With COVID-19 taking over the globe, we’re all getting used to a new normal. It feels like us Washingtonians in King County got a head start, with COVID-19 making its first U.S. appearance literally a few miles away from our yoga studio. The state government, local businesses, and many companies swiftly declared a shift to “WFH” status. This meant a mandate to working from home for many privileged people. While this may sound amazing at first, everything is shut down—schools, recreational facilities, gyms, health clubs, restaurants, you name it. We have been urged to practice social distancing to help “flatten the curve” so that in coming weeks the U.S. doesn’t see the same numbers as Italy 🙁
I’ve been working from home for 7 years now. I love it and I wouldn’t change it for anything. It was a struggle initially, though…so this blog is for all the people who now need to work from home, those who are desperate for quick tips and fixes to get settled in and be productive. Like it or not, we’re in this for the long haul. For those of you who aren’t yet fully sold on working from home, read on for some of the benefits and how to reap them.
Benefits of working from home
You save time: There’s no time lost in commuting or worse, getting stuck in traffic. You also save time on getting ready and accomplishing early morning chores.
It’s better for the planet: To me, this is the best part. With so many cars off the roads, there’s less pollution. There’s less waste in areas like single-use coffee cups, to-go lunch boxes and cutlery, and overall consumption from being out and about.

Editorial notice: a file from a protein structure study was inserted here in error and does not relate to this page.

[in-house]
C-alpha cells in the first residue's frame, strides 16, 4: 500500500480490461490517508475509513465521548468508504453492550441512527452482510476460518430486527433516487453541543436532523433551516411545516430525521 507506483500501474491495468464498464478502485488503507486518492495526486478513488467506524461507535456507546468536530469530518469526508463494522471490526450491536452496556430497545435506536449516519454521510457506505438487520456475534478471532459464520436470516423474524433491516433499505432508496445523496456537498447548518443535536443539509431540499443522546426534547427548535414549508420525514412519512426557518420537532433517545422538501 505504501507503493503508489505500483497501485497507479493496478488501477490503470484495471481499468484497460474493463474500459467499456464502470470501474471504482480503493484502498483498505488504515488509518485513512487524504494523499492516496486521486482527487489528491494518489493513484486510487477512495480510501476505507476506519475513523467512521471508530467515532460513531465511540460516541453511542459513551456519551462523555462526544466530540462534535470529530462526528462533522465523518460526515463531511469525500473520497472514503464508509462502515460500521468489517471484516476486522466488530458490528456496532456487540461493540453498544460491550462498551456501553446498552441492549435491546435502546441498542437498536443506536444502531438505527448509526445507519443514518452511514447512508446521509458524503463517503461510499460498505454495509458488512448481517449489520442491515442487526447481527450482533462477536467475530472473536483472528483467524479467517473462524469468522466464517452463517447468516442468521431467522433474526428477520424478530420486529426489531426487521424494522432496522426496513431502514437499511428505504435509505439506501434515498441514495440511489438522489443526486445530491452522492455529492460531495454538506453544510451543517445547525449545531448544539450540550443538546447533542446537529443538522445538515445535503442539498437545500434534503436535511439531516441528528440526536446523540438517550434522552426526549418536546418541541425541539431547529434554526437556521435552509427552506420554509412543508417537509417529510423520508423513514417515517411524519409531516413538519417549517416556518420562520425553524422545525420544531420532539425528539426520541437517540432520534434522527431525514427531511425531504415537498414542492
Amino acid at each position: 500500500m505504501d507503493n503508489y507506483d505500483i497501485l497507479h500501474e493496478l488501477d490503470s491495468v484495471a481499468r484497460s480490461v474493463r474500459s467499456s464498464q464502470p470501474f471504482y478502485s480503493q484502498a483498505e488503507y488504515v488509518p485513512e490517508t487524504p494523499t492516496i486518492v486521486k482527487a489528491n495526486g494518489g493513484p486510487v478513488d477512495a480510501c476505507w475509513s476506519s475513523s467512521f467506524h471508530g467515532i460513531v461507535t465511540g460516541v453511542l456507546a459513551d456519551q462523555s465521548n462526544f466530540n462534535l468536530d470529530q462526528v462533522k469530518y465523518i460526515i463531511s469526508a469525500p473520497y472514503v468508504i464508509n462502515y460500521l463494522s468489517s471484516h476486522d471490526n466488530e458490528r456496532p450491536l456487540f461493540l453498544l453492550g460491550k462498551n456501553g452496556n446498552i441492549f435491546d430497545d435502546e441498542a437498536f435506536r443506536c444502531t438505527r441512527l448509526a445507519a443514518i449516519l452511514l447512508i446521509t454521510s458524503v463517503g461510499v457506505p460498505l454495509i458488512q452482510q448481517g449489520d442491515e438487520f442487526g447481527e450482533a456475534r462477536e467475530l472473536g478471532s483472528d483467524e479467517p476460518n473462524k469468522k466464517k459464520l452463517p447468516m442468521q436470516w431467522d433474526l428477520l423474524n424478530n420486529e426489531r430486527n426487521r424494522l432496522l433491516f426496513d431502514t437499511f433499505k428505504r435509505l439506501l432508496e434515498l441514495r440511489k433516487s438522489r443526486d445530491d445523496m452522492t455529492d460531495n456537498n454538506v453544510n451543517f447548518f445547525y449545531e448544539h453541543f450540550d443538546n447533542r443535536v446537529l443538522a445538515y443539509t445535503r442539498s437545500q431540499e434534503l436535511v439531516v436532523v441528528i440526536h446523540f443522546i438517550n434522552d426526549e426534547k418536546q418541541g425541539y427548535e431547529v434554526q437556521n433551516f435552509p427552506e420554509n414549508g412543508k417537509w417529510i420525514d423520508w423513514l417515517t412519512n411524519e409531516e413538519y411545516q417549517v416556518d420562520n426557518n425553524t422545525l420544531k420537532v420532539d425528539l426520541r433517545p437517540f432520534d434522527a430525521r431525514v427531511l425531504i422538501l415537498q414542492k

It saves you money: Think about it! You save on gas, coffees, lunches, random trips to the mall, etc…
Tips to make WFH successful
You need to build discipline when you’re working from home. There are a few easy hacks you can do right away. After 7+ years of doing this, here are 5 secrets that I wish I’d known from the beginning. You need to:
- Build an achievable routine
- Move your body
- Get out of your PJs first thing
- Work in the same spot every day
- Avoid distractions and unscheduled breaks
Build an achievable routine
It starts with building an intentional routine. Working from home doesn’t mean doing random chores mixed in with work. I bet you’d love to be focused, productive, wrap up your work sooner than later, and enjoy additional free time, right? To do this you need to build a sustainable routine, one that is practical, takes your current reality into account, and accommodates your day-to-day challenges.
Each of us is different, so take your own variables into consideration while doing this. Do you have kids at home? Do you have a dog to walk? What time do you need to log in? What time would you ideally like to log off?
Once you’ve considered all your options and obstacles, build a sustainable routine around them. For some this may mean taking small breaks during the day to help the children out, or it may mean working more in the early morning. Notice when you’re most productive during the day and see if you can tie that into your routine. But without a routine, you’ll just drift in and out of your days. Don’t let that happen.
Move your body
There are so many studies that already prove this point, so I’m not going to elaborate. But the more you move your body, the better you’ll feel physically, emotionally, spiritually, and in your energy levels. Why would you deny yourself this? Every morning make it a point to create space in your schedule to move your body. While you can’t go out to yoga studios or gyms, you can find guidance to do almost anything virtually, including working out, meditating, etc.